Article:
It’s entertainment, my dear boy!

Published December 6, 2021, 12:05 AM

by Brion (ret.) Justice Art D.


Justice Art D. Brion (ret.)

“It’s the economy, stupid!” is a campaign slogan coined during the 1992 Clinton presidential run to keep his campaign in focus. In our local setting, an early counterpart mantra could very well be – “It’s entertainment, my dear boy!” – to remind the candidates early on of their immediate need in our upcoming electoral exercise – to urgently catch the attention of voters and the lead in the early surveys. (I did not use “stupid” in deference to sensitive readers who may find this word insulting or who may feel alluded to).

But the reality is that the candidates whose early focus is on important, but not entertaining or generally-felt national issues, run the risk of becoming almost invisible; their chosen issues are hardly used or are not given media emphasis as these are not alluring news that attract the reading/viewing (and buying) public.

For example, our educational situation is already very alarming. According to published reports:

  • Around 80 percent of Filipino students fall below the minimum level of proficiency for their grade levels;
  • We rated last in reading, and second to the last in science and mathematics, among 79 countries that participated in the Program for International Student Assessment;
  • In the 2019 Trends in International Mathematics and Science Study, we placed last in both mathematics and science among 58 countries in the fourth-grade assessment;
  • We were also in the bottom half of six countries in reading, mathematics and writing literacy in the 2019 Southeast Asia Primary Learning Metrics.

The significance of these statistics may be lost on many, simply because they might have failed to grasp education’s long term impact. On the other hand, many candidates may have so far been silent on the issue for their own personal reasons, while the media may not have taken any initiative, thinking perhaps that this issue will surface in due time.

China’s WPS claim intrudes into our sovereignty; it can also weaken us economically because of our potential gas and oil losses in the Chinese-claimed areas. But this is a hardly-touched campaign issue, except superficially. I am tempted to believe that many candidates do not want to publicly contradict the administration’s WPS position, or to publicly counter declared Chinese interests, for fear of loss of precious election support. Worse, some candidates may not have understood the issue at all.

Others, of course, may have fully grasped the WPS issue for its practical effects – it is a depressing and impractical issue, funds-wise, survey-wise, and vote-wise. Thus, they would simply mumble that even the Duterte administration has been soft in dealing with China’s repeated violations of our sovereignty and economic rights, focusing their comments thereafter on who is to blame for the mess.

Bongbong Marcos is now a favorite front-page whipping boy, but he still leads the early surveys, due perhaps to his continuous media presence, albeit in a negative way – his father’s alleged corruption and the Marcos family’s hidden wealth and excesses. These negative issues lead me to ask – why are his oppositors afraid of young Marcos?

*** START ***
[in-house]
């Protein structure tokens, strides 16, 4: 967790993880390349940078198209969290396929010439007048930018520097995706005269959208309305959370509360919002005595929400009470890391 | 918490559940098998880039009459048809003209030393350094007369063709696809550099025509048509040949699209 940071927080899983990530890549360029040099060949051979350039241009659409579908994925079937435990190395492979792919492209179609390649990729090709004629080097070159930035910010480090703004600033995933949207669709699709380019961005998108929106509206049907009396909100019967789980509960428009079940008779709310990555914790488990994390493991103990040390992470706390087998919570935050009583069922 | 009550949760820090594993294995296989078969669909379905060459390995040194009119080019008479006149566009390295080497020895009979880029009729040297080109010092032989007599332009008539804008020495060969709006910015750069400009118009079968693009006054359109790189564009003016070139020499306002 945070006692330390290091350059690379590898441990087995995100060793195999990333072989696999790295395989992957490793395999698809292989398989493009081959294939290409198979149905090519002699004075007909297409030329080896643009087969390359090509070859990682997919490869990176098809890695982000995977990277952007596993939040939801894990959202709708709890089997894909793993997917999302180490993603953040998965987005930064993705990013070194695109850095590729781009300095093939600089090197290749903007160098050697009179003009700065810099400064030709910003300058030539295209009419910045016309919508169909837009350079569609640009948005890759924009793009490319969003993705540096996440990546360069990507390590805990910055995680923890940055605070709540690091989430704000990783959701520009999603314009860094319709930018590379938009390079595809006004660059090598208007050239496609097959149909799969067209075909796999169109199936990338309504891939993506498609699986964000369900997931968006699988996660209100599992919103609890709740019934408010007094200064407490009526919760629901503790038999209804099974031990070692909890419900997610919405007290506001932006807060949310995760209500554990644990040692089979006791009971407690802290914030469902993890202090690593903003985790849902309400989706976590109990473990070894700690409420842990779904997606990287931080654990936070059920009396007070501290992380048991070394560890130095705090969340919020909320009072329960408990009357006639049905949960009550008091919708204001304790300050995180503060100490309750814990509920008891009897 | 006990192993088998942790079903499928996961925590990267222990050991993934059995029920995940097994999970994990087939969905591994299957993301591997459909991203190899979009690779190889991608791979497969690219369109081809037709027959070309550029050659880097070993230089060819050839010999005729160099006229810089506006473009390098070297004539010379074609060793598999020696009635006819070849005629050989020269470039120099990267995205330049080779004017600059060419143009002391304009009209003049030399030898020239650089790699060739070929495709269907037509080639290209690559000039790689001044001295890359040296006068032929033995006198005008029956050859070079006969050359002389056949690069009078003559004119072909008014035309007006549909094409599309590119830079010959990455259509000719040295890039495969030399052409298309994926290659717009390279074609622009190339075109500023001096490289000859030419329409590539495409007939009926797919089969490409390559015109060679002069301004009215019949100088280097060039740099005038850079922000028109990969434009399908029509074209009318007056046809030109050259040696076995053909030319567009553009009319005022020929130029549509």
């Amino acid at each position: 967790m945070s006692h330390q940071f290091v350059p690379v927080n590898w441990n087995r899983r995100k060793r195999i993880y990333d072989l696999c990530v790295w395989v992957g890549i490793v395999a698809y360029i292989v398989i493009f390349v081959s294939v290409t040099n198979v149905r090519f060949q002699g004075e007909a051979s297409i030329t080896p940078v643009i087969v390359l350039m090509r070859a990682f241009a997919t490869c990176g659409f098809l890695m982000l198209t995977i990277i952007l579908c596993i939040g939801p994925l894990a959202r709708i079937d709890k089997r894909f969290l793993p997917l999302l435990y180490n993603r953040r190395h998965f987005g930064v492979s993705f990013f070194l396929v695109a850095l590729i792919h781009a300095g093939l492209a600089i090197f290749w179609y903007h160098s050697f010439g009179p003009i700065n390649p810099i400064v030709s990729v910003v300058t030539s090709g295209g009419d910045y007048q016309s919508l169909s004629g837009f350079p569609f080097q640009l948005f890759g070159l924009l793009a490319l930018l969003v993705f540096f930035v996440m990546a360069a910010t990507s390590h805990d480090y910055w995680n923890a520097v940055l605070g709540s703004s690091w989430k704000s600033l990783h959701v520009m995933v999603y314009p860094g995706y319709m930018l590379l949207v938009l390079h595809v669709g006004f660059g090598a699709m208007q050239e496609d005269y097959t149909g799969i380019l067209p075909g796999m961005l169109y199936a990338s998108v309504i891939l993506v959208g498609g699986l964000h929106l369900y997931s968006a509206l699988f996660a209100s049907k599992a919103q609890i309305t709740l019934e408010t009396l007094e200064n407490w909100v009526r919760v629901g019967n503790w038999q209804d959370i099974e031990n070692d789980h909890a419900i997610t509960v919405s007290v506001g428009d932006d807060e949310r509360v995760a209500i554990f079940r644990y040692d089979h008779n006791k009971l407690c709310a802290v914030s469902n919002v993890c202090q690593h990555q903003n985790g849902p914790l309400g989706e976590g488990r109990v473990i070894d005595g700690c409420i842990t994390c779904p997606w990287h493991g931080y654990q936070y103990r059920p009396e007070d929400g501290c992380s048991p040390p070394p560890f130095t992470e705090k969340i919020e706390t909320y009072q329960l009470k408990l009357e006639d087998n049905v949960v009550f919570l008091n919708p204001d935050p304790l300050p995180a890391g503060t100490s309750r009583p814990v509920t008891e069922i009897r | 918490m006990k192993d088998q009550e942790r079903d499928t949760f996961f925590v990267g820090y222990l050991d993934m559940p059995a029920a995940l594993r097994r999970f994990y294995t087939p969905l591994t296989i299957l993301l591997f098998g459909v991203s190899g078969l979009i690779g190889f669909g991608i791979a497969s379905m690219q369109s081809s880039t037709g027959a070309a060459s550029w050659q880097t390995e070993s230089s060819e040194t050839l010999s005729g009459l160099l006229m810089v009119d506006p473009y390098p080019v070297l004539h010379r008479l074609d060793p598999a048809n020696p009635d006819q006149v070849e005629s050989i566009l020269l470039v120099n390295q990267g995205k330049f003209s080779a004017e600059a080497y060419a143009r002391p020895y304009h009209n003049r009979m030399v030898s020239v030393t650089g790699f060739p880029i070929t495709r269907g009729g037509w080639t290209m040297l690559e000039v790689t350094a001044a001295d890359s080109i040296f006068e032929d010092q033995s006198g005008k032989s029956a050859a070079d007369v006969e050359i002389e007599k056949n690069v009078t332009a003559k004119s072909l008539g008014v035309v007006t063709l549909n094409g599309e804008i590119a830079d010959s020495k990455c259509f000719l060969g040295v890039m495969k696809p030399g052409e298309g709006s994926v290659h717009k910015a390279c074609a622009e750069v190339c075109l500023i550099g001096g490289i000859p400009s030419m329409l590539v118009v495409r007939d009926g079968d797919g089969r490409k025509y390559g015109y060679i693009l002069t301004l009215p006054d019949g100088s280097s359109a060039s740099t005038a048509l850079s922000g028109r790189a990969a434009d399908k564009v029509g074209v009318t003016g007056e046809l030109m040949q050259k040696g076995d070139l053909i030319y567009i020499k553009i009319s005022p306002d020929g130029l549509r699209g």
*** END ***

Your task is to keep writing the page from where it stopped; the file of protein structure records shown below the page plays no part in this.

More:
Perhaps some stand fazed by the early Marcos survey lead; they do not trust the electorate and fear that this lead could become insurmountable if not immediately halted. On the other hand, Marcos supporters (whose fingers could have been in the cookie jar when a survey scheme was planned) may now also believe their own propaganda and may fear that high early results could be counterproductive; thus, they do not mind if these early results are now gradually tempered to more realistic levels.

Others may also still remember our 2010 and 2016 election experiences when early survey leads did not significantly help the early frontrunners. Jockeying for positions and candidate-pairing, as well as the negative issues against targeted leading candidates, affected the results. In both elections, these personal issues (for example, business issues vs. Manny Villar; corruption vs. VP Binay; citizenship vs. Grace Poe; and Aquino administration performance vs. Roxas) exacted their toll, and many times, spelled the difference in the ultimate results.

All these lead me to a follow-up thought: is muckraking or negative publicity the weapon of choice or alternative to entertainment? Where do positions on grave national issues come in… only as mid- or late campaign issues? Note that early Marcos detractors even quote the Bible, citing the “iniquity of the fathers:” Bongbong is a Marcos and is no less guilty of the imputed Marcos family sins. These detractors perhaps hope that older voters (and even some younger ones) may appreciate and reflect this thinking in their survey responses.

Due to the number of, and to be fair to all, presidential candidates, I reserve the discussion (and the potential fun or pun) of this sub-topic to a future column.

To get back to where I started, it seems that the best stance to take, to catch early media/voter attention and to lead in the early surveys, is to attract people through entertainment – a neutral method that does not beget bitter enemies. Sing, dance, or play the clown as needed, or identify with the greater mass of voters by raising issues that voters already know or already strongly feel about. Keep all other issues for later or as post-election concerns that can be addressed at the proper time. Play the game – bahala na ang bukas. This may sound stupid, but the name of the May 2022 game is entertainment!

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